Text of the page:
This is not one for reading in the bath or brandishing airily in the tube; you’ll need something to prop it up against. I measured it against my shamefully unread paperback copy of The Bible and equally unread paperback Complete Works of Shakespeare and it’s bigger than both. Published in 1994, it’s one of a series called Teachers & Writers Collaborative Books (www.twc.org) starting with Seneca’s On Noise and Asthma and proceeding by way of Plutarch, Montaigne, Addison & Steel, Charles Lamb, Max Beerbohm, George Orwell, Ivan Turgenev, Roland Barthes, Henry David Thoreau, James Baldwin and a treasure chest of others to Richard Rodriguez in Late Victorians writing about gay life and death in San Francisco during the AIDS epidemic. Essays only started to be called essays after the publication of Michel de Montaigne’s three books of Essais (‘attempts’ or ‘trials’) around 1580 but this volume includes personal essays, or personal essay equivalents by both male and female writers from such diverse origins as tenth century courtly Japan and twentieth century France.

Lopate has also provided not one but two handy Contents lists, the first divided into more historical/geographical movements such as The Rise of the English Essay, Other Cultures, Other Continents and The American Scene, the second grouped by subject matter or theme – Ambition, City Life, Education, Family Ties, Memoir, Portrait, Analytic Meditation, Consolation, Book Review and so forth. So you don’t have to schlep from start to finish or, as one Amazon reviewer boast of having done, from finish to start. You may chart your own course, devour, dip in or maybe read an essay a day, like those people who set out to read the whole of Samuel Pepys’ Diary date for date or the whole of The Bible from Genesis to Revelations.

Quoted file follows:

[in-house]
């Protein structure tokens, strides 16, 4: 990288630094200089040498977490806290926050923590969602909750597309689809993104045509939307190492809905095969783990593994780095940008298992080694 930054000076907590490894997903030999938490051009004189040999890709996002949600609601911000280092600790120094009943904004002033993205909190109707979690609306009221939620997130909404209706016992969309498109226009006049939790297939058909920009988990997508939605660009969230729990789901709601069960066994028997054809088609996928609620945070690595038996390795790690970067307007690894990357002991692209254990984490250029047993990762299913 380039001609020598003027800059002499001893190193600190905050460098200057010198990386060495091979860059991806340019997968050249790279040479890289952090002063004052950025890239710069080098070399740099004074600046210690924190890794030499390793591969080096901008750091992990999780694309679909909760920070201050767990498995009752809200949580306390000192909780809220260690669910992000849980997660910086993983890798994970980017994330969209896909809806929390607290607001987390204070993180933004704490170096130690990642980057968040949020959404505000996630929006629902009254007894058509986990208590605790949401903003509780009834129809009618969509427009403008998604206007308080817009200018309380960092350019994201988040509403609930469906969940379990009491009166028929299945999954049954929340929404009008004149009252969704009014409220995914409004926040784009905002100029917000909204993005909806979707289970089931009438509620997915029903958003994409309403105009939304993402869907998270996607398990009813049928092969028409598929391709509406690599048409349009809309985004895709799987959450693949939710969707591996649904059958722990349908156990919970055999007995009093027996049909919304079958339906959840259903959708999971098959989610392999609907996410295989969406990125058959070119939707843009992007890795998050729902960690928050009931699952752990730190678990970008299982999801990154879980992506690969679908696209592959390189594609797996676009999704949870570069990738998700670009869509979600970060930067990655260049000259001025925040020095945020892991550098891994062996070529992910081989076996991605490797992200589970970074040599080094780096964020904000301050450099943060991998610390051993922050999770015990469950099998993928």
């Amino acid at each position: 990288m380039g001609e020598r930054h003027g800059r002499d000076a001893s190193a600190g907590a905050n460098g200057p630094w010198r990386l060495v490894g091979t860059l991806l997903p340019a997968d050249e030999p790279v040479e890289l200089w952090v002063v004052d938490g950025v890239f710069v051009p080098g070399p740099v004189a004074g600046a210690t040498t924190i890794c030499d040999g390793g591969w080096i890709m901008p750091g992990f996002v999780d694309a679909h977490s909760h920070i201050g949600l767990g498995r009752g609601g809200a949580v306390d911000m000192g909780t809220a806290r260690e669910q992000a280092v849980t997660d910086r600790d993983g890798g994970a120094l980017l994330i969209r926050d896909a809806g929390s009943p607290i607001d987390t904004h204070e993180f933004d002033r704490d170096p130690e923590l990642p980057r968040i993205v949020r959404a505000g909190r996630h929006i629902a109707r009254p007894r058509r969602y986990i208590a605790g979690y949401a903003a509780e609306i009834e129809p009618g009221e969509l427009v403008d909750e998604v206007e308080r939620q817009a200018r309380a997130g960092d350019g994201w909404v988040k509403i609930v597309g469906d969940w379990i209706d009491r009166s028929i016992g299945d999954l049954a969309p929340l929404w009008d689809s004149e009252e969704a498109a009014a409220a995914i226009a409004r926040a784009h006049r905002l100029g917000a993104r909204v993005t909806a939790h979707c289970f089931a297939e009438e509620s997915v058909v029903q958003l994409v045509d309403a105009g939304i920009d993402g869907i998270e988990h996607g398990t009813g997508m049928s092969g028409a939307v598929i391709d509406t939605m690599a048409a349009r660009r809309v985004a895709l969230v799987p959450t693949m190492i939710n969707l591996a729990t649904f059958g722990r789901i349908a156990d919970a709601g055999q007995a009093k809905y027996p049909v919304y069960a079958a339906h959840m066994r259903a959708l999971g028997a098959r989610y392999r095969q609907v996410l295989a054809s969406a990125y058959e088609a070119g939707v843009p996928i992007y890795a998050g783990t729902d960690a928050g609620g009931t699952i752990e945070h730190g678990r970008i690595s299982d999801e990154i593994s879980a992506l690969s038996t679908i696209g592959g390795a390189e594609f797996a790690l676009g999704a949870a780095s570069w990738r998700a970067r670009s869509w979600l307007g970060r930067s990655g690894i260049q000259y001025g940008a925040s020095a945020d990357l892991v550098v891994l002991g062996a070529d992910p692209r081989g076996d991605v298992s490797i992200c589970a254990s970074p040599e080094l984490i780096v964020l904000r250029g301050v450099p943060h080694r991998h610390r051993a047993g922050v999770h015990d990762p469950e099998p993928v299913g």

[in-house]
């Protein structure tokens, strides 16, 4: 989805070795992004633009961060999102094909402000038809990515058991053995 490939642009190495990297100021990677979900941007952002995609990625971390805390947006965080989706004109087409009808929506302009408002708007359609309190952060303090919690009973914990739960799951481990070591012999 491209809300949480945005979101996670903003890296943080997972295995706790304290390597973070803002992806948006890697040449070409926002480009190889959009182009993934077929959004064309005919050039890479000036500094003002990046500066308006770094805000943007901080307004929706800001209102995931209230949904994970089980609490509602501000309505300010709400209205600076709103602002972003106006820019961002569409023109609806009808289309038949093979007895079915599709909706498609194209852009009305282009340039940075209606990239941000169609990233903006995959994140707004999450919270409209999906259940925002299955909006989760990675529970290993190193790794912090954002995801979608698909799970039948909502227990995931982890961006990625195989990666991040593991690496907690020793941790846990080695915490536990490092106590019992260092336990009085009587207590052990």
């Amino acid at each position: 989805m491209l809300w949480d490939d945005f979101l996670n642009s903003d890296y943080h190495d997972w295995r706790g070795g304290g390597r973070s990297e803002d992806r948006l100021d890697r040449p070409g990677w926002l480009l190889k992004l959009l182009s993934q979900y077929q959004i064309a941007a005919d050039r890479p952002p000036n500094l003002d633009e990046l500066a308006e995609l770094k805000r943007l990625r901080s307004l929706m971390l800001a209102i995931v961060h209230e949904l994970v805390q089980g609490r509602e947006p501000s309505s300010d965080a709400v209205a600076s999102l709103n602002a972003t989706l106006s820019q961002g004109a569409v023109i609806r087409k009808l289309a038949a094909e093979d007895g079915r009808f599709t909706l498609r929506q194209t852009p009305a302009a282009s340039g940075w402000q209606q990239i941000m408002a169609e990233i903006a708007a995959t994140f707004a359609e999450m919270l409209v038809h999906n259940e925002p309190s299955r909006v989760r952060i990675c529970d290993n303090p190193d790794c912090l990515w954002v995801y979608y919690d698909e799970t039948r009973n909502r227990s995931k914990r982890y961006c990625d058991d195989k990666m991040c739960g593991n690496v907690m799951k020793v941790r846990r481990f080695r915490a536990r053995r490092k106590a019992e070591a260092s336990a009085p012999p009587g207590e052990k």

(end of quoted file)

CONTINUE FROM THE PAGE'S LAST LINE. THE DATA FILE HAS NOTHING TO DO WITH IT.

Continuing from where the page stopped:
Finding this book was an epiphany for me. Oh that’s what I’ve been writing all these years – the Personal Essay. Not only does the sort of stuff I’ve been writing have an actual name but it’s OK to write like that. Real writers do it. Yaroo! Or should it be Yahoo? No, that sounds like email. So many years on this neglected outpost of the Vogon Empire and only now do I discover that I fit – really, genuinely and totally fit – into some kind of genre. I’m not claiming to be the next Michel de Montaigne or Virginia Woolf but…Yaroo! Virginia Woolf didn’t just write To the Lighthouse and that thing Mrs Thingummy about the poor man who jumped out of the window and landed on the railings, she wrote Personal Essays too. Good for you, Virginia! Yaroo! Sorry about the drowning an’ all.

Maybe if I’d started young…but then I did start young. I just didn’t know how to describe, even to myself, the thing I was writing – or what to do with it ‘having writ’. In any case it could be to one’s advantage to have grown old and wise before essaying the Personal Essay. Yes, that’s the thing – experience, worldly wisdom, the essayist maturing like a fine old…camembert.

Or something.

Old.

And maybe not so stinky.